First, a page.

The majority of these websites provide the opportunity for the customer to utilize different features, allowing them to investigate community information, view property information and print feature sheets on those properties, receive on-line updates, obtain mapping and property tours for open houses, qualify for financing, review the qualifications of our independent sales associates, receive home buying and selling tips, and view information on our local sales offices. The process usually begins with the browsing consumer providing search parameters to narrow their property viewing experience. Wherever possible, we provide at least six photographs of the property and/or a virtual tour in order to make the selection process as complete as possible. To make readily available the robust experience on our websites, we utilize paid web search engine advertising as a source for our consumers.
Most importantly, the browsing customer has the ability to contact us regarding their particular interest and receive a rapid response through our proprietary lead management system, LeadRouter.
Our independent sales associates have the ability to access professional support and information through various extranet sites in order to perform their tasks more efficiently. An example of this is the nationwide availability of a current “Do Not Call List” to assist them in the proper telemarketing of their services.
Employees
At December 31, 2011, we had approximately 10,400 employees, including approximately 760 employees outside of the U.S. None of our employees are represented by a union. We believe that our employee relations are good.
Sales Associate Recruiting and Training
Each real estate brand provides training and marketing-related materials to its franchisees to assist them in the recruiting process. Each brand's recruiting program contains different materials and delivery methods. The marketing materials range from a detailed description of the services offered by our franchise system (which will be available to the independent sales associate) in brochure or poster format to audio tape lectures from industry experts. Live instructors at conventions and orientation seminars deliver some recruiting modules while other modules can be viewed by brokers anywhere in the world through virtual classrooms over the Internet. Most of the programs and materials are then made available in electronic form to franchisees over the respective system’s private intranet site. Many of the materials are customizable to allow franchisees to achieve a personalized look and feel and make modifications to certain content as appropriate for their business and marketplace.
For our Company owned brokerage operations, we focus on recruiting and retaining sales associates through a number of programs in order to drive revenue growth.


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Government Regulation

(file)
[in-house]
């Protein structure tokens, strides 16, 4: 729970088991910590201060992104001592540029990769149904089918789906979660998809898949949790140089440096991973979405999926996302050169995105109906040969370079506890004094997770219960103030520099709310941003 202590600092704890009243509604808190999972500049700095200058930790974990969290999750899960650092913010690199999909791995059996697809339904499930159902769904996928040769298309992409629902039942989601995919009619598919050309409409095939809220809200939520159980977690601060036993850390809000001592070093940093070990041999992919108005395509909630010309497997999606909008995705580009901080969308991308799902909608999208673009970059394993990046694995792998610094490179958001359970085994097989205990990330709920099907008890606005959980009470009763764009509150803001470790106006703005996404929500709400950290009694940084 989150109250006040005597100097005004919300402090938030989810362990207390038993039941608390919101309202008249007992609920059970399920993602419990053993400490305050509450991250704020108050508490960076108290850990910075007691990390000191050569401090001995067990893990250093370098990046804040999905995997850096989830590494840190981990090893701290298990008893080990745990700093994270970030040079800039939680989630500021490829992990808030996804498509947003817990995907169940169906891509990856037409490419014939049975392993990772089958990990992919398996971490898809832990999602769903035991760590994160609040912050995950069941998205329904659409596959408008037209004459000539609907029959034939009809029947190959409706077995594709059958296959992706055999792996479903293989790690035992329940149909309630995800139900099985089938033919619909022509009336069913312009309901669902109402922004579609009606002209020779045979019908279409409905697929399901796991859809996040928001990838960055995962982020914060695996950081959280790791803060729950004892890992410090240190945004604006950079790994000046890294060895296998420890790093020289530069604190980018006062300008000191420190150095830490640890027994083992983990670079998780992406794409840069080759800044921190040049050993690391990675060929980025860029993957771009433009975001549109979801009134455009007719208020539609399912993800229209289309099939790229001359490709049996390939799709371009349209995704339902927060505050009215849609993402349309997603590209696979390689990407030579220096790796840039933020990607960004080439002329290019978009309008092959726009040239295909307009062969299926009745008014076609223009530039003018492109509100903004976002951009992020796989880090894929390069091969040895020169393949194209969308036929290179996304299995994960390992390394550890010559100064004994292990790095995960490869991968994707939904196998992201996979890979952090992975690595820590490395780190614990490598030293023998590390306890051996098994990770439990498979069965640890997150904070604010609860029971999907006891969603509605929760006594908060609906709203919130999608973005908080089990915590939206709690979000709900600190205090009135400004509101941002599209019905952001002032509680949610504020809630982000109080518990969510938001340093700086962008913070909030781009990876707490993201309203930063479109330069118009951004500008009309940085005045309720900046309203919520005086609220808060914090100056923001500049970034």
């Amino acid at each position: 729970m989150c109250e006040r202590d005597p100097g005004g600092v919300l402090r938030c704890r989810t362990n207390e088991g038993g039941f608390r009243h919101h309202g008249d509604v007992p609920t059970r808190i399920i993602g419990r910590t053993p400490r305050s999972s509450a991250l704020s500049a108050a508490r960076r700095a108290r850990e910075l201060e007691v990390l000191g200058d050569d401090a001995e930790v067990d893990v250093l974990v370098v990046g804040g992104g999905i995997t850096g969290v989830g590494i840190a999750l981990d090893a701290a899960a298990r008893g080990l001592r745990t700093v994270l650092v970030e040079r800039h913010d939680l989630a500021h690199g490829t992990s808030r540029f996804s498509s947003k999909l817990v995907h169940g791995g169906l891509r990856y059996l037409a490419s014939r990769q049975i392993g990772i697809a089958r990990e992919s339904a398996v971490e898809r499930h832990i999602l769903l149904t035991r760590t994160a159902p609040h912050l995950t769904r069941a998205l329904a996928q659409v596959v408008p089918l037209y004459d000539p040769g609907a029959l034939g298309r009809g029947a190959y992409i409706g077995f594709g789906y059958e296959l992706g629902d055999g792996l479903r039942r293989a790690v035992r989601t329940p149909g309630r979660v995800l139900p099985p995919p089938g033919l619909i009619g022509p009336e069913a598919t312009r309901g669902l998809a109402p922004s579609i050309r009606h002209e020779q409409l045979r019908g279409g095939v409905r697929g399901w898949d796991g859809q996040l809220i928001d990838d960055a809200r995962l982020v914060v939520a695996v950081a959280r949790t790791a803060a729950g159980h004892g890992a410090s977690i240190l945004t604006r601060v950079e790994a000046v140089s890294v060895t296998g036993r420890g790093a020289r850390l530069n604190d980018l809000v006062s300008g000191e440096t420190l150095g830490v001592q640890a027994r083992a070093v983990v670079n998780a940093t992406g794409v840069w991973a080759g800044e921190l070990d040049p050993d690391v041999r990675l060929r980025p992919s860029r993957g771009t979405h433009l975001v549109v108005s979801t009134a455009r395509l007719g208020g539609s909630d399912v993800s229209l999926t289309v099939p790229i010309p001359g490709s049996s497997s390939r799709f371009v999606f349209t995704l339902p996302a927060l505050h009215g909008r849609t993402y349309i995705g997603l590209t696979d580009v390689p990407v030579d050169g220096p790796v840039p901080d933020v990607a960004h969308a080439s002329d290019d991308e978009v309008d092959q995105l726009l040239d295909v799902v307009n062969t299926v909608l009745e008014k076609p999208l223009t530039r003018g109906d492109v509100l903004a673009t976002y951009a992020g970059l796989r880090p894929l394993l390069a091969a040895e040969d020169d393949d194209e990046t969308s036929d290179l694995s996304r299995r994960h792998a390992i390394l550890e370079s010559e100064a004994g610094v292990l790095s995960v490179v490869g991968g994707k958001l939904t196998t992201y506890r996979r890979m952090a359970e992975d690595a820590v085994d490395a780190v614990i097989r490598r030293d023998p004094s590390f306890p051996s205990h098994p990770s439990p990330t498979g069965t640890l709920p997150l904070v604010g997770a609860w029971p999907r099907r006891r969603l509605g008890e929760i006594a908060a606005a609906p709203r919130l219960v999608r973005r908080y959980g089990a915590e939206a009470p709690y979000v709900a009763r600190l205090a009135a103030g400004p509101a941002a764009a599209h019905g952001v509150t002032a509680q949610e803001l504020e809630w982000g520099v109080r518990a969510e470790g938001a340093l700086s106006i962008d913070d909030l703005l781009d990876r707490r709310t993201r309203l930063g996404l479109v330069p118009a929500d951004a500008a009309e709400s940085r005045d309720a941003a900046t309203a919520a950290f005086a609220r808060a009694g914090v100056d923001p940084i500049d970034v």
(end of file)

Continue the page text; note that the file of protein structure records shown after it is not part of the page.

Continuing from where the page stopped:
Franchise Regulation. The sale of franchises is regulated by various state laws, as well as by the Federal Trade Commission (the “FTC”). The FTC requires that franchisors make extensive disclosure to prospective franchisees but does not require registration. A number of states require registration and/or disclosure in connection with franchise offers and sales. In addition, several states have “franchise relationship laws” or “business opportunity laws” that limit the ability of the franchisor to terminate franchise agreements or to withhold consent to the renewal or transfer of these agreements. The states with relationship or other statutes governing the termination of franchises include Arkansas, California, Connecticut, Delaware, Hawaii, Illinois, Indiana, Iowa, Michigan, Minnesota, Mississippi, Missouri, Nebraska, New Jersey, Virginia, Washington, and Wisconsin. Puerto Rico and the Virgin Islands also have statutes governing termination of franchises. Some franchise relationship statutes require a mandated notice period for termination; some require a notice and cure period. In addition, some require that the franchisor demonstrate good cause for termination. These statutes do not have a substantial effect on our operations because our franchise agreements generally comport with the statutory requirements for cause for termination, and they provide notice and cure periods for most defaults. Where the franchisee is granted a statutory period longer than permitted under the franchise agreement, we extend our notice and/or cure periods to match the statutory requirements. In some states, case law requires a franchisor to renew a franchise agreement unless a franchisee has given cause for non-renewal. Failure to comply with these laws could result in civil liability to the affected franchisees. While our franchising operations have not been materially adversely affected by such existing regulation, we cannot predict the effect of any future federal or state legislation or regulation.
Real Estate Regulation. RESPA and state real estate brokerage laws restrict payments which real estate brokers, title agencies, mortgage bankers, mortgage brokers and other settlement service providers may receive or pay in connection with the sales of residences and referral of settlement services (e.g., mortgages, homeowners insurance and title insurance). Such laws may to some extent restrict preferred alliance and other arrangements involving our real estate franchise, real estate brokerage, settlement services and relocation businesses. Currently, several states prohibit the sharing of referral fees with a principal to a transaction. In addition, with respect to our company owned real estate brokerage, relocation and title and settlement services businesses, RESPA and similar state laws require timely disclosure of certain relationships or financial interests with providers of real estate settlement services.